Federal Reserve Chairman Ben Bernanke said Tuesday that “cautious” consumers, deep in debt and fearful for their jobs, represent the biggest drag on an economy he described as “close to faltering.”
“Consumer behavior has both reflected and contributed to the slow pace of recovery. Households have been very cautious in their spending decisions, as declines in house prices and in the values of financial assets have reduced household wealth, and many families continue to struggle with high debt burdens or reduced access to credit,” Bernanke said in prepared remarks before a Congressional committee.
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In addition, with the unemployment rate hovering stubbornly around 9%, consumers have been reluctant to spend, driving down demand for goods and holding back growth, Bernanke said. Consumer spending makes up 70% of the U.S. economy.
A stagnant housing market has also contributed significantly to the lack of economic growth, he told the Joint Economic Committee of Congress.
Bernanke said the European debt crisis has had a significant impact in the U.S., notably in creating volatility in the stock markets, which adds to consumers’ fears. But there’s only so much the U.S. can do about Europe’s economic woes, he said, the rest is up to European leaders.
Most of Bernanke’s comments reiterated positions he’s taken for months: economic growth in the second half of 2011 will be slower than previously forecasted; federal budget deficits are running at unsustainable levels; inflation is an ongoing concern but not yet a top priority.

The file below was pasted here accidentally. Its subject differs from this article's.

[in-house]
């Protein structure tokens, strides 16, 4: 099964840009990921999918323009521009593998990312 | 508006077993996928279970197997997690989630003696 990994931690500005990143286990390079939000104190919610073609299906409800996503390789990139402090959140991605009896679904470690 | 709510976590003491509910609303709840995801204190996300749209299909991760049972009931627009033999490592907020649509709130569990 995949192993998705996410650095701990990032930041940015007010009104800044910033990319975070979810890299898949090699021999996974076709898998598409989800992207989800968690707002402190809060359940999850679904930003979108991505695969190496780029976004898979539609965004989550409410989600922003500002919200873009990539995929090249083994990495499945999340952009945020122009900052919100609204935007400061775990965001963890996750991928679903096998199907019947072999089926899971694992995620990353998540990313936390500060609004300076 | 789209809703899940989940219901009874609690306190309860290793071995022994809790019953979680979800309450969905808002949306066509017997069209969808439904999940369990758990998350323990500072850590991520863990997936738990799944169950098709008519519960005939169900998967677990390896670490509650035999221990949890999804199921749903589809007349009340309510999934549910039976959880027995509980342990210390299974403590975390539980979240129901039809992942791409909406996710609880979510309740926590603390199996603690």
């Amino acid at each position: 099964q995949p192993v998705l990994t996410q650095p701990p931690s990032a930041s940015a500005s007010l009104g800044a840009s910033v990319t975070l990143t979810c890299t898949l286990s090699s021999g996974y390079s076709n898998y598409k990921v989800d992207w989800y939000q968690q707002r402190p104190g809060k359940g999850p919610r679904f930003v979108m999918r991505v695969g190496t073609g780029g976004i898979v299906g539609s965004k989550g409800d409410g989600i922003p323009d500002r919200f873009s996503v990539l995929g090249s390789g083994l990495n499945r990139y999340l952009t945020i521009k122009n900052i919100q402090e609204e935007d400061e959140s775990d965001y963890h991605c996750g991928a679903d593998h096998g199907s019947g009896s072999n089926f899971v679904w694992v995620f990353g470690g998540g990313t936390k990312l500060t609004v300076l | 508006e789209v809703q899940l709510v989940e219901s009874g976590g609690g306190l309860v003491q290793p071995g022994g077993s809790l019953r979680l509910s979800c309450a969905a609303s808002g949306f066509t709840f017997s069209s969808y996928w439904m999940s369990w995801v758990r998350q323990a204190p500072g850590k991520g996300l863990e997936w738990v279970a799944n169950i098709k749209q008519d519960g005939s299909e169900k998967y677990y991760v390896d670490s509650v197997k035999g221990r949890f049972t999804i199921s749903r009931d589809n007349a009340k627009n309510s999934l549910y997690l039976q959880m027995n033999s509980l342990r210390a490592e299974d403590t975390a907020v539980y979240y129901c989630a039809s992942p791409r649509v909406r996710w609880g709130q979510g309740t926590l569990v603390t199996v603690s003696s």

However, in a departure from earlier remarks and seemingly aimed at Congressional Republicans, many of whom oppose Bernanke’s interventionist fiscal strategies, Bernanke said fiscal policy makers must “avoid fiscal actions that could impede the ongoing economic recovery.”
While cutting budgets for the long-term is clearly important, the economic realities of the moment require immediate attention, he explained. The two objectives, he said, “are certainly not incompatible, as putting in place a credible plan for reducing future deficits over the longer term does not preclude attending to the implications of fiscal choices for the recovery in the near term.”
A group of Republican Congressional leaders, in a very public gesture last month, sent Fed policy makers a letter ahead of the most recent meeting the Federal Open Markets Committee, which sets most Fed policy, urging the group to take no further action to stimulate the economy.
Opponents of the Fed’s interventions, which have included nearly three years of rock bottom interest rates, the injection of more than $1 trillion of cash into financial markets, and most recently, the Fed’s decision to shift $400 billion of its portfolio from short-term to long-term securities, say the policies haven’t worked and might be hampering growth.
Dissension has been marked even among 10 members of the FOMC, three of whom have voted against each of the committee’s last two actions.
As expected, Bernanke defended the two most recent moves, the portfolio shift, dubbed “Operation Twist,” and a decision to keep interest rates low until mid-2013, and didn’t back away from further actions.
“The Committee will continue to closely monitor economic developments and is prepared to take further action as appropriate to promote a stronger economic recovery in a context of price stability,” he said.
Under questioning from members of the committee, Bernanke said the Fed had no plans for another round of quantitative easing, in which the Fed buys U.S. securities to pump liquidity into the financial system. But “we never take anything off the table” because the economy can be unpredictable, he said.
Bernanke also speculated that U.S. corporations are holding onto as much as $2 trillion in cash because they remain “uncertain about the strength of recovery.”
Companies have been reluctant to use that money to expand and hire, a factor that has contributed to the economic slowdown.